Seidl said CN has what he termed “a deep management bench.” He expects Ruest to be respected by investors and customers alike and to likely become CN’s permanent CEO. Ruest has been at CN for 22 years.

“Investors have already had to endure a nearly 9 percent drop in CN’s shares this year, making it the worst performing Class I railroad year to date,” Seidl said. “Today’s news is likely to exacerbate this gap somewhat. However, we remain confident in the company’s ability to recover and deliver value to its shareholders over the long term. Indeed, CN has a long history of being one of the best performing railroads in North America with a laser focus on its customers. We do not believe this will change, but this may be little solace for those with shorter investment time horizons.”

CN Names 2 to Top Executive Posts

June 29, 2016

Canadian National has appointed Mike Cory as executive vice president and chief operating officer, and Ghislain Houle as executive vice president and chief financial officer. The appointments are effective July 1.

Canadian NationalCory, 54, joined CN in 1981, working in the Symington Yard diesel shop in Winnipeg and going on to hold various positions in operations. He was most recently senior vice president, western region.

Houle, 52, joined CN in 1997 as chief of internal audit and was most recently vice-president and corporate comptroller.

Both men will be based at CN headquarters in Montreal.

CN’s Mongeau to Retire as CEO June 30

June 8, 2016

Canadian National President and CEO Claude Mongeau plans to retire from his post at the end of June, citing health reasons.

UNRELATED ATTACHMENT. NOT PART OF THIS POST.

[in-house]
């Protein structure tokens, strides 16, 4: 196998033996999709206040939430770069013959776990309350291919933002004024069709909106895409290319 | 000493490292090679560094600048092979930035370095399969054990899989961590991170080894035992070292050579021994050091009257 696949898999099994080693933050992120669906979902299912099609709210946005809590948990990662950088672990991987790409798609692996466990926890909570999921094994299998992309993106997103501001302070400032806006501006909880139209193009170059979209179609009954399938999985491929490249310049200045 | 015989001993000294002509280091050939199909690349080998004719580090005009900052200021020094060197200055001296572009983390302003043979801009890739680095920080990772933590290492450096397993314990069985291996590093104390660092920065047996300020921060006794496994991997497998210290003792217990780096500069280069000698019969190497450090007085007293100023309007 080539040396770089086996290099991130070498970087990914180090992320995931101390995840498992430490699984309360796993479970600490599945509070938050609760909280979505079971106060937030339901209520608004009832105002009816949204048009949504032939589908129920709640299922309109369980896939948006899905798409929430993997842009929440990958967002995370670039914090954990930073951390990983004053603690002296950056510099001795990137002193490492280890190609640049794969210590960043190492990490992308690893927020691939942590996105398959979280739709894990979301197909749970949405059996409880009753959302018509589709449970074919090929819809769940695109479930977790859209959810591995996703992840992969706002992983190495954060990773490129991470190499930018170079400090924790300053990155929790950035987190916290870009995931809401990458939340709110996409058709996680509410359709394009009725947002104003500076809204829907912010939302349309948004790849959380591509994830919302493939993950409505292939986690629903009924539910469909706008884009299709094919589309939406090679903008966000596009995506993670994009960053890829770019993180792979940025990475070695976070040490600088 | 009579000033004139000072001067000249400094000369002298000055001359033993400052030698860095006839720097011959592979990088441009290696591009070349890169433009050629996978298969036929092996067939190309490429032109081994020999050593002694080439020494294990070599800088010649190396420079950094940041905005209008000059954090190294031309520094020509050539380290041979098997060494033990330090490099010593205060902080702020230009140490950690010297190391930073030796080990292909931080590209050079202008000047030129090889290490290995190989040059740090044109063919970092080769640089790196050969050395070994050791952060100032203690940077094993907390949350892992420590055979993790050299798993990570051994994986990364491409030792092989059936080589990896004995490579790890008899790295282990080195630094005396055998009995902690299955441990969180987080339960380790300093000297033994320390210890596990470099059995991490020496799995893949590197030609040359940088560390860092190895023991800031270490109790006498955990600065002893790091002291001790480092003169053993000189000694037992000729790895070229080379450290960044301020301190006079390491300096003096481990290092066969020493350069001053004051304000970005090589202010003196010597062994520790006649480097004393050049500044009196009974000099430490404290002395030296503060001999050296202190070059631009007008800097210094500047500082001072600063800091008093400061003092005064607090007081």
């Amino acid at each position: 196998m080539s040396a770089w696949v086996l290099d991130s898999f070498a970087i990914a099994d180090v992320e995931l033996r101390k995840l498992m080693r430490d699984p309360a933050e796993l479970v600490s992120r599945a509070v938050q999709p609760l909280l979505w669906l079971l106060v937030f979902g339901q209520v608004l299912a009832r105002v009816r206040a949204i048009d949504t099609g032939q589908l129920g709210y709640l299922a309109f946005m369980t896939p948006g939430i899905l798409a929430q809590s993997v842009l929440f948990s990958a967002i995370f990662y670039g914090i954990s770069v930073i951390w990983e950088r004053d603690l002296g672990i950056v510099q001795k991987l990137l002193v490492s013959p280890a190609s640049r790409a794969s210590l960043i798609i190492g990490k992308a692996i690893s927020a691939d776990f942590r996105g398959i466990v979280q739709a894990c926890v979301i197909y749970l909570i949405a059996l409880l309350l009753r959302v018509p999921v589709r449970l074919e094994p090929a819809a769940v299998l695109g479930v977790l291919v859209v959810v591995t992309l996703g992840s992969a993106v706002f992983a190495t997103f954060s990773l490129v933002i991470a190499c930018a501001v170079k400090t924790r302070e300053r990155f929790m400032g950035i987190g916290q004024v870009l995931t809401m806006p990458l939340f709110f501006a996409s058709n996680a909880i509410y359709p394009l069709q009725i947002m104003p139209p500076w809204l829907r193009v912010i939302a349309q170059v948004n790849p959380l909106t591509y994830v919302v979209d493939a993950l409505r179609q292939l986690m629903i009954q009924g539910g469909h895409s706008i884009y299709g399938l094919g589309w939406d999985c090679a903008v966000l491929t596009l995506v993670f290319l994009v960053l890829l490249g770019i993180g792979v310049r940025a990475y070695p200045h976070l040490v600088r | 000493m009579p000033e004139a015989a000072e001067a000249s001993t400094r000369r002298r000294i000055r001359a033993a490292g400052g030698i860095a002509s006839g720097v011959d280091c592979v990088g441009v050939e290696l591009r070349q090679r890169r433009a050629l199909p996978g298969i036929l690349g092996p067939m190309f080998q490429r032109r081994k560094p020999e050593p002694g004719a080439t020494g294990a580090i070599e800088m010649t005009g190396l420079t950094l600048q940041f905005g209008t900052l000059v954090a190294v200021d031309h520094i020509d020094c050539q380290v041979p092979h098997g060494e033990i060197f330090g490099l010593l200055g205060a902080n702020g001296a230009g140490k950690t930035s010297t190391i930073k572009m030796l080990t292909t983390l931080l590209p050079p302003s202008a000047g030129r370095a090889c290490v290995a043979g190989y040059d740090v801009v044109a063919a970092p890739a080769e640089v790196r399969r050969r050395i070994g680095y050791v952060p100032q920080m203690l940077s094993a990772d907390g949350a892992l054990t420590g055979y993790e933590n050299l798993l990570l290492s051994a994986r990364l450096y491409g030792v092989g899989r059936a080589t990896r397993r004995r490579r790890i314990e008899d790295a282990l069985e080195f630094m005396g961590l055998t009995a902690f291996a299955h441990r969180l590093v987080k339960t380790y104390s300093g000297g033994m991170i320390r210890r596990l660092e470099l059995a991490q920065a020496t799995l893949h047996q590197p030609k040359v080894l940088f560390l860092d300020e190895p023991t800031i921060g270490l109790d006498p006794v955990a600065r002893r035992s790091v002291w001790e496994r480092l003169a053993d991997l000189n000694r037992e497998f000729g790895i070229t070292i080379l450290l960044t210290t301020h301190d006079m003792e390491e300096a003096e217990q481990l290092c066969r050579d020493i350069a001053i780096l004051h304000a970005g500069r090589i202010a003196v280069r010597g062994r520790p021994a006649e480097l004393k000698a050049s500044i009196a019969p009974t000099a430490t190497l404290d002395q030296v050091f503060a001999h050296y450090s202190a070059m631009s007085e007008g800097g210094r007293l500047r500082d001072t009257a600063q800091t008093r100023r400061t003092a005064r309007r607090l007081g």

Mongeau took a six-month medical leave last year to seek surgical treatment for a rare type of tumor in his throat. He returned to work in January.

Canadian NationalHe will be succeeded on July 1 by Chief Financial Officer Luc Jobin.

“I was filled with joy returning at the helm earlier this year, but I gradually came to realize that it is difficult to fulfill such a demanding ‎role given my new condition as a laryngectomee,” Mongeau said in statement. “I sincerely thank the key members of my leadership team and my fellow CN directors for their understanding and support in the circumstances.”

His career at CN has spanned 22, including serving as CEO for the past 6.5 years and before that as chief financial officer for 11 years.

Jobin joined CN in 2009 as executive vice president and CFO, following a career as senior executive at Imasco, Imperial Tobacco, British American Tobacco and Power Corp.

He coordinated CN’s leadership team during Mongeau’s medical leave.

Mongeau is credited with helping to oversee CN’s acquisition of the Illinois Central, Bessemer & Lake Erie, Elgin, Joliet and Eastern, and other railroads that expanded CN’s North American network.